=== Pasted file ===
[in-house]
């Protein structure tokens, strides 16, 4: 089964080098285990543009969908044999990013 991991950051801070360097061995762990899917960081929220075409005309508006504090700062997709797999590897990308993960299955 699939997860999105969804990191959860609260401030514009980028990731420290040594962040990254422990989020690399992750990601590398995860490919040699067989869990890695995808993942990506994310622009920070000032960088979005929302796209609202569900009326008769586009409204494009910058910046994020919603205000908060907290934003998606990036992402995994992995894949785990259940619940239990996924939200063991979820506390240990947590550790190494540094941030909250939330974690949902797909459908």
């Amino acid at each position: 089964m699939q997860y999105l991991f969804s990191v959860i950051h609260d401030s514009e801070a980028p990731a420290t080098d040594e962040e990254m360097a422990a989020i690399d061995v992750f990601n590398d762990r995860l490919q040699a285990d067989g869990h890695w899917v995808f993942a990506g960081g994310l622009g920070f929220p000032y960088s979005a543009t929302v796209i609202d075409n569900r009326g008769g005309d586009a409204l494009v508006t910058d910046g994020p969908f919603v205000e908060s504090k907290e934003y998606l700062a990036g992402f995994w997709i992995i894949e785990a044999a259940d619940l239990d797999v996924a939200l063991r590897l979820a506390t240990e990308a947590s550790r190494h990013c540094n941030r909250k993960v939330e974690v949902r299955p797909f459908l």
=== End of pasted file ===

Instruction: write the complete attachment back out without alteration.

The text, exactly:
[in-house]
């Protein structure tokens, strides 16, 4: 089964080098285990543009969908044999990013 991991950051801070360097061995762990899917960081929220075409005309508006504090700062997709797999590897990308993960299955 699939997860999105969804990191959860609260401030514009980028990731420290040594962040990254422990989020690399992750990601590398995860490919040699067989869990890695995808993942990506994310622009920070000032960088979005929302796209609202569900009326008769586009409204494009910058910046994020919603205000908060907290934003998606990036992402995994992995894949785990259940619940239990996924939200063991979820506390240990947590550790190494540094941030909250939330974690949902797909459908």
């Amino acid at each position: 089964m699939q997860y999105l991991f969804s990191v959860i950051h609260d401030s514009e801070a980028p990731a420290t080098d040594e962040e990254m360097a422990a989020i690399d061995v992750f990601n590398d762990r995860l490919q040699a285990d067989g869990h890695w899917v995808f993942a990506g960081g994310l622009g920070f929220p000032y960088s979005a543009t929302v796209i609202d075409n569900r009326g008769g005309d586009a409204l494009v508006t910058d910046g994020p969908f919603v205000e908060s504090k907290e934003y998606l700062a990036g992402f995994w997709i992995i894949e785990a044999a259940d619940l239990d797999v996924a939200l063991r590897l979820a506390t240990e990308a947590s550790r190494h990013c540094n941030r909250k993960v939330e974690v949902r299955p797909f459908l």